According to Adam Hall, head of employee surveys and insights at Towers Watson, there are two main types of analytics:
1. Descriptive analytics
These allow you to look at facts, answering questions – such as: ‘What has happened?’, ‘What was turnover?’, or ‘Who is eligible to retire?’ Descriptive analytics also incorporate the ability to better ‘describe’ those facts through trending, filtering, cascading and benchmarking. Most importantly, descriptive analytics lead to ‘hypotheses discovery’ and help to lay down the platform for predictive solutions.
2. Predictive analytics
This method does not describe ‘facts’, but outlines the probability that something will happen in the future. This can be anything from whether an employee will leave the company to whether a new hire will succeed. By understanding characteristics that lead to a high probability of a given outcome – whether through individually oriented action plans or through programmatic and policy changes – HR can hope to influence and/or prepare for the outcome.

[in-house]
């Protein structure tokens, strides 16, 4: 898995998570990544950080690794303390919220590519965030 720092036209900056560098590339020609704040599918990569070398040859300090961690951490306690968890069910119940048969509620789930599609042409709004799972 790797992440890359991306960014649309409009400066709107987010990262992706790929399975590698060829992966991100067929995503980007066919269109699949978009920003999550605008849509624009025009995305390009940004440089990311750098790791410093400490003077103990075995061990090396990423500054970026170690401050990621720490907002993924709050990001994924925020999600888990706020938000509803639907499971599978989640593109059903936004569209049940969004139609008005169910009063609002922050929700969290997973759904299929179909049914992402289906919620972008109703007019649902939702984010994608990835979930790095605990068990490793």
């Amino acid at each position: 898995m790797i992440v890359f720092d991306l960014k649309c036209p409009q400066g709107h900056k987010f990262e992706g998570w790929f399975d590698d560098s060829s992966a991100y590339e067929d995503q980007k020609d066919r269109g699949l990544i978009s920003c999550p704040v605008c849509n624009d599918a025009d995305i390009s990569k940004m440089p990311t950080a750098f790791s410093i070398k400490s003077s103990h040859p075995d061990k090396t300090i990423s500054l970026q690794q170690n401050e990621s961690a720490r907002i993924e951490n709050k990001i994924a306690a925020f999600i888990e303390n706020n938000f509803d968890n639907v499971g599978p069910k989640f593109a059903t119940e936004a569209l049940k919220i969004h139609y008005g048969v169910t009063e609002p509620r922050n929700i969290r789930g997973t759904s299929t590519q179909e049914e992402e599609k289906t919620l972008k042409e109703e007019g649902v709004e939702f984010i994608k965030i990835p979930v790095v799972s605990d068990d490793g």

“The challenge is to know what questions to ask,” Hall said. “These will be the questions that are crucial to the organisation’s success. Then it’s about analysing them and being able to tell a compelling story to the business leaders.
“Without the right question, the answer gained is not likely to have any strategic benefit or solve a business issue. The questions HR should be asking are those that uncover the roles and conditions that deliver most value to the business.”
Every HR professional knows that collecting data is becoming increasingly prominent within the industry – but what is less clear is working out what to do with it.